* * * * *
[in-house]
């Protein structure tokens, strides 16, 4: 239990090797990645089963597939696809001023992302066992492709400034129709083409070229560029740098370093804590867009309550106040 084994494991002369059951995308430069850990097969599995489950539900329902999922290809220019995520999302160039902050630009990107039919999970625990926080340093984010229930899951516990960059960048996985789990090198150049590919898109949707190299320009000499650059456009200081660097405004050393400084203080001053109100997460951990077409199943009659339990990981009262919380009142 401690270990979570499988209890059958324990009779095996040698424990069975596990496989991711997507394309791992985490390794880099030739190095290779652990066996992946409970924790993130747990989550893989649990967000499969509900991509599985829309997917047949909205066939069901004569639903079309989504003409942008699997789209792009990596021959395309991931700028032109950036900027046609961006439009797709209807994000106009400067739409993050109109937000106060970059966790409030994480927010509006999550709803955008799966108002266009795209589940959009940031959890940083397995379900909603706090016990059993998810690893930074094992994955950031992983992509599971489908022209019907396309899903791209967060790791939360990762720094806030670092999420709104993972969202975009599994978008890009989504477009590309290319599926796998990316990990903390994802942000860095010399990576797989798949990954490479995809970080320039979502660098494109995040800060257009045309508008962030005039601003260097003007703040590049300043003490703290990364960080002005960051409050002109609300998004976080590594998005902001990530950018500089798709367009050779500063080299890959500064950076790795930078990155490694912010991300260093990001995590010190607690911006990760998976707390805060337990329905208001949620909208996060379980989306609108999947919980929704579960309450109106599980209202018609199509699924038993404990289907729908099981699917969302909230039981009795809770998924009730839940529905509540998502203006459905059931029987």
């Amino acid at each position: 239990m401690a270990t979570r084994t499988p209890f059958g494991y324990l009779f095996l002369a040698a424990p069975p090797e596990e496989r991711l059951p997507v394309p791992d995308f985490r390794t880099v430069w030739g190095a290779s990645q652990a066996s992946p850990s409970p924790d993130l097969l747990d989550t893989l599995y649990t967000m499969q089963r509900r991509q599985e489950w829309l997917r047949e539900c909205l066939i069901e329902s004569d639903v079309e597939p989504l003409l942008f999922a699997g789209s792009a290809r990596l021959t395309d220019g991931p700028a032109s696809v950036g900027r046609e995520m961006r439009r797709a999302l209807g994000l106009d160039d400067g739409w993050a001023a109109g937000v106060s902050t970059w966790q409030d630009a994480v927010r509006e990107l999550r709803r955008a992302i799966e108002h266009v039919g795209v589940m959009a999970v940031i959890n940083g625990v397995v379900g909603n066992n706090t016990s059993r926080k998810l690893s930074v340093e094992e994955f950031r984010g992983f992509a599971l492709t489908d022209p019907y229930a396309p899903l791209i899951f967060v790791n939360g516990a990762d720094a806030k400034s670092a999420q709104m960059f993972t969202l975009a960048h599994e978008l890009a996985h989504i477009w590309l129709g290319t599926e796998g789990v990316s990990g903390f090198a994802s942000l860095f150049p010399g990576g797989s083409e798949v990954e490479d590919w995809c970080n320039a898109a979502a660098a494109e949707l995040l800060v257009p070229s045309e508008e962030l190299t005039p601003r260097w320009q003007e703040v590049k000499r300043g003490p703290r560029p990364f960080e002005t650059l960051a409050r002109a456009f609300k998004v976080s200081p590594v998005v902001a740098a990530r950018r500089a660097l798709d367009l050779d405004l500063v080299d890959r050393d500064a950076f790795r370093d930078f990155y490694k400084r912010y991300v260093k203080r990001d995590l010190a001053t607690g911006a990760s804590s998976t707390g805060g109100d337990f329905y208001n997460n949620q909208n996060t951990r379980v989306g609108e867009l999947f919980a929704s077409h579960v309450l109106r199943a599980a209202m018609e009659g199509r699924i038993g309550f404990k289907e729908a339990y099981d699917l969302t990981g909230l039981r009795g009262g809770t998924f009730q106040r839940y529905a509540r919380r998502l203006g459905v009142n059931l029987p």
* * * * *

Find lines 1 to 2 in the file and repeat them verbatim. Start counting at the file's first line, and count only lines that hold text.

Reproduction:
[in-house]
């Protein structure tokens, strides 16, 4: 239990090797990645089963597939696809001023992302066992492709400034129709083409070229560029740098370093804590867009309550106040 084994494991002369059951995308430069850990097969599995489950539900329902999922290809220019995520999302160039902050630009990107039919999970625990926080340093984010229930899951516990960059960048996985789990090198150049590919898109949707190299320009000499650059456009200081660097405004050393400084203080001053109100997460951990077409199943009659339990990981009262919380009142 401690270990979570499988209890059958324990009779095996040698424990069975596990496989991711997507394309791992985490390794880099030739190095290779652990066996992946409970924790993130747990989550893989649990967000499969509900991509599985829309997917047949909205066939069901004569639903079309989504003409942008699997789209792009990596021959395309991931700028032109950036900027046609961006439009797709209807994000106009400067739409993050109109937000106060970059966790409030994480927010509006999550709803955008799966108002266009795209589940959009940031959890940083397995379900909603706090016990059993998810690893930074094992994955950031992983992509599971489908022209019907396309899903791209967060790791939360990762720094806030670092999420709104993972969202975009599994978008890009989504477009590309290319599926796998990316990990903390994802942000860095010399990576797989798949990954490479995809970080320039979502660098494109995040800060257009045309508008962030005039601003260097003007703040590049300043003490703290990364960080002005960051409050002109609300998004976080590594998005902001990530950018500089798709367009050779500063080299890959500064950076790795930078990155490694912010991300260093990001995590010190607690911006990760998976707390805060337990329905208001949620909208996060379980989306609108999947919980929704579960309450109106599980209202018609199509699924038993404990289907729908099981699917969302909230039981009795809770998924009730839940529905509540998502203006459905059931029987």